Online classifieds giant Craigslist countersued its minority owner, eBay Inc., on Tuesday, alleging the online auctioneer is violating federal and state antitrust laws.
The legal spat, which began last month, pits two of the Internet’s most popular Web sites against one another.
It lays bare eBay’s long-standing desire for a majority stake in Craigslist and Craigslist’s continued resistance to eBay’s advances.
Craigslist claims eBay attempted to quash competition by using privileges and information gleaned from its 28 percent stake in Craigslist to benefit its own classifieds site Kijiji, which launched last year in the U.S.
According to Craigslist’s complaint, filed in state Superior Court in San Francisco, eBay internally calls Kijiji the “Craigslist killer.”
San Jose, Calif.-based eBay said the allegations are unfounded and unsubstantiated. It claims Craigslist is trying to divert attention from eBay’s lawsuit, filed in April, which alleges that Craigslist founder Craig Newmark and Chief Executive Jim Buckmaster engaged in a series of “clandestine transactions” intended to dilute eBay’s stake unfairly.
EBay is the sixth most popular Web site in the U.S., according to comScore Inc.’s count of unique visitors, while Craigslist ranks 25th.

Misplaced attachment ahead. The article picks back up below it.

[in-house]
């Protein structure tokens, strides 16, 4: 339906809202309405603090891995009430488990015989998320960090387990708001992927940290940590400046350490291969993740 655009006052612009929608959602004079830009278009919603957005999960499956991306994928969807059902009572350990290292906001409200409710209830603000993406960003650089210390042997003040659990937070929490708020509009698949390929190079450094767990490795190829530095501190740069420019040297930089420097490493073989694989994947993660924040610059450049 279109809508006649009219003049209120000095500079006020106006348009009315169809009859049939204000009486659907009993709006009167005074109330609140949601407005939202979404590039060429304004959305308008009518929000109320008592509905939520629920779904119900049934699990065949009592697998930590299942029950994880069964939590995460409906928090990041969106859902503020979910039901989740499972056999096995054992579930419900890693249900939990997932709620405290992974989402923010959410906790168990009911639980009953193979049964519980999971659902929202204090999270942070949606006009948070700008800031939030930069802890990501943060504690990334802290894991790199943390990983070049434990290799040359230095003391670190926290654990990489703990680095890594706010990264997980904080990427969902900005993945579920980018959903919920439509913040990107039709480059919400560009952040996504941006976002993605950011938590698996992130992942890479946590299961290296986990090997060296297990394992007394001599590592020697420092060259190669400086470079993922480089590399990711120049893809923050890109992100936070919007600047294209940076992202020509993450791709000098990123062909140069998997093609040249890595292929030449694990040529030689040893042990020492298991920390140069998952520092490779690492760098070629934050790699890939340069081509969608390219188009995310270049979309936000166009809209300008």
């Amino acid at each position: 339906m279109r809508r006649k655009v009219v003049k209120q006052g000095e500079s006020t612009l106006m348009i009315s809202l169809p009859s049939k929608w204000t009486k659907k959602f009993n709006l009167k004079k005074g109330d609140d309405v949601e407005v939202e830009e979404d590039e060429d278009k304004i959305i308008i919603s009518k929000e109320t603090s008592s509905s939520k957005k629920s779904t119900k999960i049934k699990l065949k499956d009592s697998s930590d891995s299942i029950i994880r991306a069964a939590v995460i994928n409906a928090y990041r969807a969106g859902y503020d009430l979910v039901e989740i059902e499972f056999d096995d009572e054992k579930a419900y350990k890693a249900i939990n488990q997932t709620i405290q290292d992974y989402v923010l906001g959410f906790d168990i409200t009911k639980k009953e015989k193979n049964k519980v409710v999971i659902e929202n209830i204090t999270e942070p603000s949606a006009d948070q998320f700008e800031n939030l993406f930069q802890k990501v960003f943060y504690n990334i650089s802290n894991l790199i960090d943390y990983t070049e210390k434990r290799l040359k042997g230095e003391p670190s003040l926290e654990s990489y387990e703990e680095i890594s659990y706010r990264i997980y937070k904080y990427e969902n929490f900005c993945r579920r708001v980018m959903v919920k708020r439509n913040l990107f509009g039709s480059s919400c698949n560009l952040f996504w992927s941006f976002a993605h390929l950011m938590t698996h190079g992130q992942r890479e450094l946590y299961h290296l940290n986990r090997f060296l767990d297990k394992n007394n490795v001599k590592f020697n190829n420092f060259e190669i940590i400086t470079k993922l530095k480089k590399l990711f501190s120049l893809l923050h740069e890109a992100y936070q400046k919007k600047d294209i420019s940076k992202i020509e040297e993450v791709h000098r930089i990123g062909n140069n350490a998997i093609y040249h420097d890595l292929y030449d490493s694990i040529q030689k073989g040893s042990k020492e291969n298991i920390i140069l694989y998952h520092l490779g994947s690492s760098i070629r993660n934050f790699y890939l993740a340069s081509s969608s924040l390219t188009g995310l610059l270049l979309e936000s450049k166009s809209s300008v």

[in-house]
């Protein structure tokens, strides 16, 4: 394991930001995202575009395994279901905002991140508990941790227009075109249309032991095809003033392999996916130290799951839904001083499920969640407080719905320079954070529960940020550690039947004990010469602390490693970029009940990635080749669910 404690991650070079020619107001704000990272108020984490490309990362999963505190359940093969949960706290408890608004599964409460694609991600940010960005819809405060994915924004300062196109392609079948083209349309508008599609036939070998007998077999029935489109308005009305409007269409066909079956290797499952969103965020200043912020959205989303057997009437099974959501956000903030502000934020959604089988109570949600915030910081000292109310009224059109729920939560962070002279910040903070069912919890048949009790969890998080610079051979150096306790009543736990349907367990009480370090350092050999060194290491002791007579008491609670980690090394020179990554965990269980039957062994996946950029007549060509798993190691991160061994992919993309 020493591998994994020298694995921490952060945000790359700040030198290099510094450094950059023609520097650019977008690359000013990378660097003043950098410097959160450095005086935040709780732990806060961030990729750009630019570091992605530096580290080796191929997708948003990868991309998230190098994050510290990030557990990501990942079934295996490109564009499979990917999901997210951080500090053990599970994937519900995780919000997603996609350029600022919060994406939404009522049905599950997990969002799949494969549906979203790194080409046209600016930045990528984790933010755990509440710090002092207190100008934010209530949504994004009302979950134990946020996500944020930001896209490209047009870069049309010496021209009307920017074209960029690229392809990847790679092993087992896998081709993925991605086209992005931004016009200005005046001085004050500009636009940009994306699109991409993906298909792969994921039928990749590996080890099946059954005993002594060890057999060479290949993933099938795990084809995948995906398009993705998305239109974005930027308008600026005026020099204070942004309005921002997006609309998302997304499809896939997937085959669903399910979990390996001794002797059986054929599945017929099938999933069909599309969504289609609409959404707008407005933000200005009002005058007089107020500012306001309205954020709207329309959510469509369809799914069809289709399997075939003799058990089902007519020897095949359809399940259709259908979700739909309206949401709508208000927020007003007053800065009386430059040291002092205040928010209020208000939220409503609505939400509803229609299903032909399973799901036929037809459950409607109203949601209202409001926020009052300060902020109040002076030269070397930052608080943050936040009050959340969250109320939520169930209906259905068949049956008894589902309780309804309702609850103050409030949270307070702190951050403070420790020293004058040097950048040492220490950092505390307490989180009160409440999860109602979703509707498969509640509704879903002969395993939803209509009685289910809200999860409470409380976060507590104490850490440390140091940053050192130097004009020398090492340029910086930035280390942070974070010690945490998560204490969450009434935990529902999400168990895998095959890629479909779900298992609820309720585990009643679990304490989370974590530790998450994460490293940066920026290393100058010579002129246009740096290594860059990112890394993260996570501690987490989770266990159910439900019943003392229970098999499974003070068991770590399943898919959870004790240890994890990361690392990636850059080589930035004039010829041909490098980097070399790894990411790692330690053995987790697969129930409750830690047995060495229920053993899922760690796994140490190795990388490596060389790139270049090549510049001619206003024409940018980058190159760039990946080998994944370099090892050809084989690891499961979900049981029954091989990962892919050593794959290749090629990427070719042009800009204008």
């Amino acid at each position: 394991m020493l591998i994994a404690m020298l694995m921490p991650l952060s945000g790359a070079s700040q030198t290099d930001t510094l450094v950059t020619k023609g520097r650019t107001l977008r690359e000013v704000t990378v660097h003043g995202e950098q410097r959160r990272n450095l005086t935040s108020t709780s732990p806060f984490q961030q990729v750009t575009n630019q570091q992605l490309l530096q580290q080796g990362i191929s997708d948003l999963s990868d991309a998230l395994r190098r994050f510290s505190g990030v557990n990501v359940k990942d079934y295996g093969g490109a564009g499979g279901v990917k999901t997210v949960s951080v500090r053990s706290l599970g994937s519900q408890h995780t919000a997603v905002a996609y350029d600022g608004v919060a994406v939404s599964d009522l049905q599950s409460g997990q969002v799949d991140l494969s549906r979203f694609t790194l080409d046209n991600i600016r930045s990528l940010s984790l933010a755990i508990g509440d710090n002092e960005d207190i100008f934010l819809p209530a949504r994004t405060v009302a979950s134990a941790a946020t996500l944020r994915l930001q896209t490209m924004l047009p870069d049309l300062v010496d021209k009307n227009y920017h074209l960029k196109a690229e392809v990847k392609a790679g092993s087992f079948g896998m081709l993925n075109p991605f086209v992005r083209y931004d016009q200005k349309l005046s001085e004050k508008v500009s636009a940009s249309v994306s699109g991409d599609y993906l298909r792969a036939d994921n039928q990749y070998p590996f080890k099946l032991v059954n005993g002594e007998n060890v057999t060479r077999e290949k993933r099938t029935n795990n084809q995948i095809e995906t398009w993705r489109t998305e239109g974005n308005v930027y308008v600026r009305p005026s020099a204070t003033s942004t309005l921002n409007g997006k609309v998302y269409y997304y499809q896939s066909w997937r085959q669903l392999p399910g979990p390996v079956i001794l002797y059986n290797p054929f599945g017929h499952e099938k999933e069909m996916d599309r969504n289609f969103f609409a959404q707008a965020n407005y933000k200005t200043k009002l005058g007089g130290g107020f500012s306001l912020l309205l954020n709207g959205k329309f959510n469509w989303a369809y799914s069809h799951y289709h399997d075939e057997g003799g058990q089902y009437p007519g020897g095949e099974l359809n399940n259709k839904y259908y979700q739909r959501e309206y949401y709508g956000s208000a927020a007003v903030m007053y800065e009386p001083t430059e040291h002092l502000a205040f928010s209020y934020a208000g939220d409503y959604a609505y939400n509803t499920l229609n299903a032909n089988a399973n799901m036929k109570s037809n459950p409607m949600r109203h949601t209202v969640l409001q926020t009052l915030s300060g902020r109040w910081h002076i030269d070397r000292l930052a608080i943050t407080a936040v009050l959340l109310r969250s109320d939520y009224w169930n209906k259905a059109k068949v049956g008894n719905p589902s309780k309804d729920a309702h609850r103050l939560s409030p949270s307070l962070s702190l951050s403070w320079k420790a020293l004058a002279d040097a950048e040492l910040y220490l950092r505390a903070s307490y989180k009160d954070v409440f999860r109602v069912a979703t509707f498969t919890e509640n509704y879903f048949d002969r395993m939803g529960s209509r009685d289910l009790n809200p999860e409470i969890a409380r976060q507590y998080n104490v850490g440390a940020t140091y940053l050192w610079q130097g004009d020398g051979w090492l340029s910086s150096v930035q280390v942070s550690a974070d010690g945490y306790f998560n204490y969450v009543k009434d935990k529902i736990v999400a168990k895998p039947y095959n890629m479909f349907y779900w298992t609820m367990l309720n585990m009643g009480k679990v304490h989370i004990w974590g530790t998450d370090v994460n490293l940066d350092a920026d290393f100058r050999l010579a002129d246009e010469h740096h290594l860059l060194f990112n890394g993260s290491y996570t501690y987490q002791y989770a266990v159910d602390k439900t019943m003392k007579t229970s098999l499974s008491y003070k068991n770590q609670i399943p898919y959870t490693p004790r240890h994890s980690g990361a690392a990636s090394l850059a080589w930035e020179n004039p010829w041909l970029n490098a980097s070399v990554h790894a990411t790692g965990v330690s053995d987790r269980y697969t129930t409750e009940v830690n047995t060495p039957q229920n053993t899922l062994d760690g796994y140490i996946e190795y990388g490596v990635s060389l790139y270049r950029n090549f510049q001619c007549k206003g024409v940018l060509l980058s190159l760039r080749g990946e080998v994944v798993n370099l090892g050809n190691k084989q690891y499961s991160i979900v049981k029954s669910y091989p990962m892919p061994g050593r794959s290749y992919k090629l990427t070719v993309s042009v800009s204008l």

The latest complaint outlines a fractious four years since eBay purchased its stake in Craigslist from an unnamed former shareholder who solicited outside bids. The terms of the deal were never disclosed.
At the time, the companies agreed that if eBay tried to compete against Craigslist, eBay would lose rights to Craigslist’s management and information. Craigslist says eBay triggered that provision when it launched Kijiji.
And when eBay named a representative to Craigslist’s board who was a Kijiji insider, that violated the federal Clayton Antitrust Act and California law prohibiting participation on the board of a competitor, Craigslist claims.
EBay also asked for confidential Craigslist information — such as launch dates for new sites and site traffic statistics — as it planned to launch Kijiji, again violating state and federal laws, the complaint says.
Craigslist also complains that eBay infringed Craigslist’s trademark by placing ads for Kijiji on Google using Craigslist’s name and that eBay interfered in its business, conducted phishing attacks and broke its duty to shareholders.
Craigslist, based in San Francisco, wants eBay to divest from Craigslist, stop using its name in advertisements and pay damages.
Craigslist says eBay is constantly pressing for a greater stake, despite initial assurances from former eBay Chief Executive Meg Whitman that eBay was content with a minority stake. But Whitman also described the company’s relationship as a “courtship,” according to Craigslist’s complaint.